Greece debt plan 'playing with fire' says eurozone head
The Greek debt crisis is endangering the economies of at least five other EU countries, the head of the eurozone group of finance ministers has warned.
Luxembourg Prime Minister Jean-Claude Juncker said Germany was "playing with fire" with a plan to involve private creditors in resolving the crisis.
Eurozone finance ministers are set to release 12bn euros (£10bn) in loans later on Sunday.
PM George Papandreou confirmed talks over a second bail-out are going on.
The 12bn-euro loan is the latest tranche of an EU and IMF aid package, agreed in May last year, worth a total of 110bn euros.
Speaking on Sunday at the start of three days of debates, Mr Papandreou said that Greece was in talks for a new bail-out "roughly equal" to the first package, and called for a referendum in the autumn on "changes to the political system", including to the country's constitution.
Mr Papandreou asked parliament to support the new cabinet, saying Greece was giving the impression it was divided over the financial reforms, which was not helping its economic situation.
MPs will vote on a confidence motion on Tuesday after Friday's cabinet reshuffle saw former Defence Minister Evangelos Venizelos replacing George Papaconstantinou in the finance ministry.
The move sparked a jump in Greek bank shares but failed to ease the anger on the streets.
Greeks are fed up with austerity, recession and debt.
Many analysts are sceptical that Greece can dig its way out of this hole, even with substantial help from its partners.
The government still believes it can, but it needs to convince public opinion that it is worth the effort.
If it fails, a Greek default could send the rest of the eurozone, and the wider financial world, into dangerous territory.
Greece needs the 12bn-euro IMF and EU loan to avoid defaulting on its debts due for repayment over the next few months.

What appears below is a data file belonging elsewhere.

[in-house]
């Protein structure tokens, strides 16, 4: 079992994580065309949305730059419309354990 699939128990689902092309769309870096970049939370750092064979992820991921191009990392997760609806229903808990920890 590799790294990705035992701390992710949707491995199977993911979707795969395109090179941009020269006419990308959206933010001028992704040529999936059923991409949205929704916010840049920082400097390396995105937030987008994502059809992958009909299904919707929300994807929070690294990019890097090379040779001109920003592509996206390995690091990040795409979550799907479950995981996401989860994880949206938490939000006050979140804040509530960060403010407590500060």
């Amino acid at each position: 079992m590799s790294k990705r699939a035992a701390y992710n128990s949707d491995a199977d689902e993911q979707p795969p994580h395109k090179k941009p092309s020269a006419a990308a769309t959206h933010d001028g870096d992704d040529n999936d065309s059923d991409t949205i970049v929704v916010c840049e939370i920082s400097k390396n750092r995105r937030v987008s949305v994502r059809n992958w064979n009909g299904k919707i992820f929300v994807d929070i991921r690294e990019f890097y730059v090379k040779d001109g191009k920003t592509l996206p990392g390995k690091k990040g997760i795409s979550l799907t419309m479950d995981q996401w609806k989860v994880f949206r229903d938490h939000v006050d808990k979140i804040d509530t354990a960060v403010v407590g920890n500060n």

But the money is conditional on the government implementing a series of painful domestic reforms which have sparked nationwide strikes, rallies and violent riots on the streets of the capital.
German Chancellor Angela Merkel has said that private investors should be encouraged to share some of the burden of the Greek debt by allowing the country extra time to pay them off.'Wrong signal'
Mrs Merkel and French President Nicolas Sarkozy have stressed such involvement should be voluntary, but that private creditors should "show solidarity".
But Mr Juncker told German paper the Suddeutsche Zeitung on Saturday that this proposal was "playing with fire" as it would send the wrong signal to ratings agencies who could then decide Greece had defaulted on its repayments.
If Greece were to default, the cost of borrowing would rise for other struggling eurozone countries, forcing them to default in turn.
Mr Juncker said that unless properly managed, the crisis "could prove contagious for Portugal and Ireland, and then also for Belgium and Italy because of their high debt burden, even before Spain".
Greek bail-out timeline
- May 2010: EU and IMF agree bail-out package to prevent Greece defaulting on its debts; in return, Greece agrees to make 30bn euros of budget cuts over the next three years
- February 2011: EU and IMF experts tell Greece it must make further cuts to keep recovery on track
- April 2011: EU figures reveal Greek deficit revised up to 10.5%, worse than previously thought
- May 2011: Greece begins privatisation programme but is warned the IMF may not release more funds as Athens cannot guarantee it will remain solvent for next 12 months
- 29 June 2011: Deadline for Greece to agree new austerity package
He said Mrs Merkel's proposal was based on "domestic political considerations in Germany".
Separately on Sunday, the president of the European Central Bank criticised eurozone policy makers for poor governance.
"Governance of the economic union is insufficient," Jean-Claude Trichet told an audience in the German city of Kiel.
Finance ministers from eurozone countries are due to meet in Luxembourg later on Sunday, where they will almost certainly release the next 12bn-euro loan which has already been promised to Greece as well as discussing a second bail-out package.
But the BBC Chris Morris in Athens says many people doubt whether that will be enough to save the country's economy.
Thousands of protesters marched on the Greek parliament on Saturday to show their continued anger at Prime Minister George Papandreou's austerity campaign which would see significant cuts to public services and sell off state enterprises.
"They, along with the creditors, have decided to skin the Greek people alive," said Aleka Papariga, head of the Greek Community party.
"The struggle will continue until the end."